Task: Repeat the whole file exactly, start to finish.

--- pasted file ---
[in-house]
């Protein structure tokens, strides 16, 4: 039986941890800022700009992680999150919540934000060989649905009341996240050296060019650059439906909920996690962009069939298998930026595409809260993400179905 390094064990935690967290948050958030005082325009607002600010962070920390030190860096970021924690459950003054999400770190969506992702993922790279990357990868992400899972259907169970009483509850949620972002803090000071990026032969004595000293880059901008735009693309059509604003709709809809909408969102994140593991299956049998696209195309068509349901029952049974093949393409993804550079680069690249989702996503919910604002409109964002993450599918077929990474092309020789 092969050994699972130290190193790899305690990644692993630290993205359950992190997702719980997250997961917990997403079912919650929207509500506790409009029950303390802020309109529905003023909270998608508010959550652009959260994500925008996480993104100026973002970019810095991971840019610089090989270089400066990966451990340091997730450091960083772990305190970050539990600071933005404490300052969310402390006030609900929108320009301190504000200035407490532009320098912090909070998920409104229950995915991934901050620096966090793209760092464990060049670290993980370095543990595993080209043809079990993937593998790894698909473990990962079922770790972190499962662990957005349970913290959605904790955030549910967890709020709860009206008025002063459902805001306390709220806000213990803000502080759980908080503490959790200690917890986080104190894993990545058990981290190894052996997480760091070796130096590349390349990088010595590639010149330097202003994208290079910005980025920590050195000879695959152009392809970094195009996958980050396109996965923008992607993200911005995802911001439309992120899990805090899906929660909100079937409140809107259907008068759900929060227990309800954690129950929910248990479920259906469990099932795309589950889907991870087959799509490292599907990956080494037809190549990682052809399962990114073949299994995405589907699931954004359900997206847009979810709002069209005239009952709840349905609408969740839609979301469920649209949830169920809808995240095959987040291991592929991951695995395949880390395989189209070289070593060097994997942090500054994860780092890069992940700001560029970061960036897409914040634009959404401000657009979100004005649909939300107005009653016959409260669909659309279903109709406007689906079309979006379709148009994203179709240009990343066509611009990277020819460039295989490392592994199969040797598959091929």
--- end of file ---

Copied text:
[in-house]
């Protein structure tokens, strides 16, 4: 039986941890800022700009992680999150919540934000060989649905009341996240050296060019650059439906909920996690962009069939298998930026595409809260993400179905 390094064990935690967290948050958030005082325009607002600010962070920390030190860096970021924690459950003054999400770190969506992702993922790279990357990868992400899972259907169970009483509850949620972002803090000071990026032969004595000293880059901008735009693309059509604003709709809809909408969102994140593991299956049998696209195309068509349901029952049974093949393409993804550079680069690249989702996503919910604002409109964002993450599918077929990474092309020789 092969050994699972130290190193790899305690990644692993630290993205359950992190997702719980997250997961917990997403079912919650929207509500506790409009029950303390802020309109529905003023909270998608508010959550652009959260994500925008996480993104100026973002970019810095991971840019610089090989270089400066990966451990340091997730450091960083772990305190970050539990600071933005404490300052969310402390006030609900929108320009301190504000200035407490532009320098912090909070998920409104229950995915991934901050620096966090793209760092464990060049670290993980370095543990595993080209043809079990993937593998790894698909473990990962079922770790972190499962662990957005349970913290959605904790955030549910967890709020709860009206008025002063459902805001306390709220806000213990803000502080759980908080503490959790200690917890986080104190894993990545058990981290190894052996997480760091070796130096590349390349990088010595590639010149330097202003994208290079910005980025920590050195000879695959152009392809970094195009996958980050396109996965923008992607993200911005995802911001439309992120899990805090899906929660909100079937409140809107259907008068759900929060227990309800954690129950929910248990479920259906469990099932795309589950889907991870087959799509490292599907990956080494037809190549990682052809399962990114073949299994995405589907699931954004359900997206847009979810709002069209005239009952709840349905609408969740839609979301469920649209949830169920809808995240095959987040291991592929991951695995395949880390395989189209070289070593060097994997942090500054994860780092890069992940700001560029970061960036897409914040634009959404401000657009979100004005649909939300107005009653016959409260669909659309279903109709406007689906079309979006379709148009994203179709240009990343066509611009990277020819460039295989490392592994199969040797598959091929």